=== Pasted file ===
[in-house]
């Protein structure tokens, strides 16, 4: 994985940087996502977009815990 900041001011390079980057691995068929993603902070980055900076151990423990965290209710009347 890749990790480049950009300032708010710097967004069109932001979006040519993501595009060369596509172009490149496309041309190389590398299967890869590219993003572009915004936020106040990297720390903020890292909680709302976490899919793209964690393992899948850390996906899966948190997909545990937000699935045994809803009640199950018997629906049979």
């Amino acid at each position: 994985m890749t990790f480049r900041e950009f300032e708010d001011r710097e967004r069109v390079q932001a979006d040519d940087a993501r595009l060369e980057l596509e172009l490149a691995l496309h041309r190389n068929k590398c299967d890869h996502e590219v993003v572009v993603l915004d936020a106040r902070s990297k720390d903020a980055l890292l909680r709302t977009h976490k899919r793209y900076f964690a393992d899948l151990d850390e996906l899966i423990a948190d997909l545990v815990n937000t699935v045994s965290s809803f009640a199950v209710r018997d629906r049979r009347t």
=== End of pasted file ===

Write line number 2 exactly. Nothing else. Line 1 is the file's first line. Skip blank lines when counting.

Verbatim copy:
């Protein structure tokens, strides 16, 4: 994985940087996502977009815990 900041001011390079980057691995068929993603902070980055900076151990423990965290209710009347 890749990790480049950009300032708010710097967004069109932001979006040519993501595009060369596509172009490149496309041309190389590398299967890869590219993003572009915004936020106040990297720390903020890292909680709302976490899919793209964690393992899948850390996906899966948190997909545990937000699935045994809803009640199950018997629906049979």